Condition: Narcolepsy

Narcolepsy is a rare neurological disorder that can cause daytime drowsiness, sleep attacks and sudden muscle weakness.

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What is Narcolepsy?

Narcolepsy is a neurological disorder that causes excessive drowsiness throughout the day and sleep attacks that cause those affected to fall asleep suddenly and without warning. The condition is rare, affecting approximately 30,000 people in the UK. It can often cause distress, severely disrupt your daily life, affect your ability to work and drive, and strain your relationships.

The condition is divided into two types; type 1 and type 2.

Most people with type 1 narcolepsy will also have cataplexy (sudden loss of muscle tone) while most people with type 2 narcolepsy will not. Cataplexy causes a temporary loss of muscle control which can cause weakness in the facial muscles resulting in problems from slurred speech, through to weakness in the knees and total collapse. Cataplexy is often triggered by strong emotions, such as laughter and anger.

What causes narcolepsy?

It’s not known precisely what causes narcolepsy, but there are some factors that are thought to contribute to the condition.

Most cases of type 1 narcolepsy are thought to be down to low levels or an absence of a brain chemical called hypocretin (also known as orexin). The neurons that use hypocretin are housed in a part of the brain called the hypothalamus and are responsible for controlling and regulating sleep.

It’s thought that hypocretin deficiency is caused by the immune system attacking either the neurons that make and use hypocretin, the hypocretin itself, or both.

More research is needed, but factors that may increase a person's risk of narcolepsy or cause an autoimmune problem that can lead to the condition include a genetic predisposition (over 95% of people with type 1 narcolepsy have a genetic marker that influences how our immune system works), and exposure to a particular immune trigger such as a viral or bacterial infection.

What are the symptoms of narcolepsy?

The symptoms of narcolepsy vary from person to person and can develop over time or come on suddenly. Narcolepsy symptoms present during the daytime and at night.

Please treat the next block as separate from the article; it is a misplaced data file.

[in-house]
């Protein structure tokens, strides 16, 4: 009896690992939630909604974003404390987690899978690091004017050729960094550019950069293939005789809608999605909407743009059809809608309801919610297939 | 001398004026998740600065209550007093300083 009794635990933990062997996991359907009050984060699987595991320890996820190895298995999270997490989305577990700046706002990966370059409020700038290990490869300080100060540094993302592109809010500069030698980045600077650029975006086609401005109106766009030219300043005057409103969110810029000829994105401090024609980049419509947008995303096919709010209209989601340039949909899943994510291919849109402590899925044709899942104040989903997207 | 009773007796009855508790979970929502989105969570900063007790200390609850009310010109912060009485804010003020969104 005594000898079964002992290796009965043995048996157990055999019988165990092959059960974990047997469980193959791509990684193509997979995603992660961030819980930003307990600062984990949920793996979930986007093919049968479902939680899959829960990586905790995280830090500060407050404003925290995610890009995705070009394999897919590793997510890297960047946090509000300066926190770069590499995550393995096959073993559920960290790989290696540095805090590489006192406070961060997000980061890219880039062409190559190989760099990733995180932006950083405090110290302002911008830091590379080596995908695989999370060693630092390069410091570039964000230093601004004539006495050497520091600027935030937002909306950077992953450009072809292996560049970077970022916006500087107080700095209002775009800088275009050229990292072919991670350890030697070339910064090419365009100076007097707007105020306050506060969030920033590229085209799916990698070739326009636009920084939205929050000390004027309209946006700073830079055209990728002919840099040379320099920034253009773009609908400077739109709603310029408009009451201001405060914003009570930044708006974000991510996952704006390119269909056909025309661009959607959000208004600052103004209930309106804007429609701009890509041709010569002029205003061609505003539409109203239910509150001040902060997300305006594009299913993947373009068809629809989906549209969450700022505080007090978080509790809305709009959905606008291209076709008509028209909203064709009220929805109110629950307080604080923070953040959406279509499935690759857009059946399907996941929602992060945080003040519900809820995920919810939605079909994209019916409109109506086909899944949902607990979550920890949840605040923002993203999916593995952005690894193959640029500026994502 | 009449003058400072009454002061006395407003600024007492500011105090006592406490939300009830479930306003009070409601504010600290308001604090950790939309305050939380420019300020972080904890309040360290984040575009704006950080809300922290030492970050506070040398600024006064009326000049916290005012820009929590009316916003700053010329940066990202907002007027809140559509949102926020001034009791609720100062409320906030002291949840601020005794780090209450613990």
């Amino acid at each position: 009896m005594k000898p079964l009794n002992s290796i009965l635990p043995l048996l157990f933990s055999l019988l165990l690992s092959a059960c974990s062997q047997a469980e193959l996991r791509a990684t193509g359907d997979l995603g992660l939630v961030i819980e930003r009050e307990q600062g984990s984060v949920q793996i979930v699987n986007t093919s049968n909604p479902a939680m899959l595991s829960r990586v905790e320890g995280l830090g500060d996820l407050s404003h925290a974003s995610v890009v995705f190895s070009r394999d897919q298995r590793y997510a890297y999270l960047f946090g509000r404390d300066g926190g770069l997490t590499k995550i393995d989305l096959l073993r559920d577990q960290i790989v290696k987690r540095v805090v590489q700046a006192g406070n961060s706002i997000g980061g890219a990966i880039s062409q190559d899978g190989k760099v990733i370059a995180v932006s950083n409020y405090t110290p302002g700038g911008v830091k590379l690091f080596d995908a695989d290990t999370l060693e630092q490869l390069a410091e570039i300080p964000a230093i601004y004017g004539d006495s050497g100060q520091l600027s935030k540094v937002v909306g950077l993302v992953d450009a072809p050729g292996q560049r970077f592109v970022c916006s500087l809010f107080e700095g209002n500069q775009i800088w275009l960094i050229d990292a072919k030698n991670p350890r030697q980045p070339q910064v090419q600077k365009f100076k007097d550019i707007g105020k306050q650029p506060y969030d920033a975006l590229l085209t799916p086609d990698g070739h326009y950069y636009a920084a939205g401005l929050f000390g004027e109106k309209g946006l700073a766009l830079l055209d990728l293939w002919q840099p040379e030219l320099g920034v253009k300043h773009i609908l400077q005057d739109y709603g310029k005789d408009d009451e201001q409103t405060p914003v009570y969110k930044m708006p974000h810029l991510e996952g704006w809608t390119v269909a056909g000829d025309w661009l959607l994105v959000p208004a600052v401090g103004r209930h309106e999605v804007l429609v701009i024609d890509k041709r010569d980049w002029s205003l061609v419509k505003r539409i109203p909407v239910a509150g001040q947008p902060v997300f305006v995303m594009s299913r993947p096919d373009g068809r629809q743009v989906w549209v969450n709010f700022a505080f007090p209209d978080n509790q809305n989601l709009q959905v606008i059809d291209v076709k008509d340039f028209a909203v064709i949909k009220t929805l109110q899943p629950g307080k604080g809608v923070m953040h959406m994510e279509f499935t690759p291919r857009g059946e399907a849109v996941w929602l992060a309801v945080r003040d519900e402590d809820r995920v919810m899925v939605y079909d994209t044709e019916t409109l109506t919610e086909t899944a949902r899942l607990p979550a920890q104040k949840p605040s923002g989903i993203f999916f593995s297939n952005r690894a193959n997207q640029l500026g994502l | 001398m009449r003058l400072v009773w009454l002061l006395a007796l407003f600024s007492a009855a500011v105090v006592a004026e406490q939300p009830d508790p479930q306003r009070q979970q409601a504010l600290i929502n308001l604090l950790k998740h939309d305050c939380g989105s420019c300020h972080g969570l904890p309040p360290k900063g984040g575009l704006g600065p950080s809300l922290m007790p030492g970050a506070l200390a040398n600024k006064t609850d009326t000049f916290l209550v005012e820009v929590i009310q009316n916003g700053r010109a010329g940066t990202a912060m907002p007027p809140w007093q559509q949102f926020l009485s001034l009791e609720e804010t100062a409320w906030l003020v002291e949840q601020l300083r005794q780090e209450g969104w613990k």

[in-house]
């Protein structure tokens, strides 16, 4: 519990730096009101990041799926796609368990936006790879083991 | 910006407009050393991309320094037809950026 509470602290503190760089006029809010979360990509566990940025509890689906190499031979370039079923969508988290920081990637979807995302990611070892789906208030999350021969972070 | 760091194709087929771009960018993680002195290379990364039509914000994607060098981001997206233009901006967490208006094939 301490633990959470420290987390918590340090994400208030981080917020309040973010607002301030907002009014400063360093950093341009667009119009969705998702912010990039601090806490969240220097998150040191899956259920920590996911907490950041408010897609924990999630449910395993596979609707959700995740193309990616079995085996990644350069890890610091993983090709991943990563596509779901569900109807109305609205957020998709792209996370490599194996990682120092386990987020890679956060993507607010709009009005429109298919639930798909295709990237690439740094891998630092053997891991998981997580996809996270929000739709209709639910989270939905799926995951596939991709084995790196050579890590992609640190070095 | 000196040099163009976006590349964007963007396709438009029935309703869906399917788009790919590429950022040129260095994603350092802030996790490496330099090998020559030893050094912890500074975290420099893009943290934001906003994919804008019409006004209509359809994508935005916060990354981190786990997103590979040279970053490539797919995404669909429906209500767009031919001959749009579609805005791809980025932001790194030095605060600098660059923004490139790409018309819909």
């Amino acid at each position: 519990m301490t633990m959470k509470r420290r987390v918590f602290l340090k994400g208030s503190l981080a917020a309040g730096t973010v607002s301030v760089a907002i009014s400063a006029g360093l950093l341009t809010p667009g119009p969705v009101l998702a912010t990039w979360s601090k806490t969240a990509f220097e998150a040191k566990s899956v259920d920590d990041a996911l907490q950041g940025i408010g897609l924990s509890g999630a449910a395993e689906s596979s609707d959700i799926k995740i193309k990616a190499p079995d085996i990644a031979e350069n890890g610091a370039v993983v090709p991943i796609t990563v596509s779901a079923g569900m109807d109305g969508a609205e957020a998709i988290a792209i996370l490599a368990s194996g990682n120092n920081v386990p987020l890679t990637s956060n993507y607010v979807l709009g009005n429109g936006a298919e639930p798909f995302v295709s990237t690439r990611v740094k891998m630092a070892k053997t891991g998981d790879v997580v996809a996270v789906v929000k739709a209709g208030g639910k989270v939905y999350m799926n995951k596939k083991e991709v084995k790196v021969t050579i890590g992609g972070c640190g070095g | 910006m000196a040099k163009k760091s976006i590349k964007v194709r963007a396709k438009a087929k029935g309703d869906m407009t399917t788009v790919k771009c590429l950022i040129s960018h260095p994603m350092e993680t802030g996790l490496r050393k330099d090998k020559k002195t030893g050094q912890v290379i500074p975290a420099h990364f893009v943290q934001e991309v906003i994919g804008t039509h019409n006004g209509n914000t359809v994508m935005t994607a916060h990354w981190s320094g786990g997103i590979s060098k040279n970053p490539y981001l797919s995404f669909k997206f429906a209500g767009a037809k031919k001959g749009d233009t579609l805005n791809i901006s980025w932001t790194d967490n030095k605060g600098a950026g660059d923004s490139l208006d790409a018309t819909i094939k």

The main symptoms of narcolepsy include:

  • Excessive daytime sleepiness – you may feel drowsy throughout the day, which can affect your ability to concentrate
  • Sleep attacks – you may fall asleep without warning, for anywhere from a few seconds to several minutes at a time
  • Cataplexy – sudden temporary muscle weakness can cause jaw-dropping, head slumping, collapse of the legs, slurred speech, and double vision or difficulty focussing
  • Sleep paralysis – upon waking you’re unable to move or speak for a few seconds
  • Sleep-related hallucinations – when falling asleep or waking up you may see things that aren’t there

People with narcolepsy may also experience other symptoms as a result of the condition. These can include:

  • Restless or broken sleep
  • Depression
  • Automatic behaviours
  • Difficulty maintaining concentration or attention

Narcolepsy is usually diagnosed through consideration of your symptoms, by ruling out other sleep-related conditions, and through analysis of your sleep through formal sleep studies. In certain cases, your specialist may also recommend a test to measure your levels of hypocretin in your spinal fluid.

What are the treatment options for narcolepsy?

Narcolepsy is not curable, but there are treatments that can help manage the symptoms and lessen their impact on your daily life. Treatment usually involves medications, but changes to your lifestyle can also help.

Medications commonly used to manage narcolepsy include:

  • Modafinil
  • Amphetamine-based stimulants
  • Sodium oxybate
  • Antidepressants
  • Other wake-promoting agents

Lifestyle changes that may help include:

  • Taking frequent, short planned naps
  • Following a strict bedtime routine, e.g. going to bed and waking up at the same time every day
  • Maintaining good sleep habits, e.g. keeping your bedroom cool and dark
  • Avoiding alcohol and sedative drugs
  • Joining support groups
  • Talking to mental health professionals

Narcolepsy Specialists

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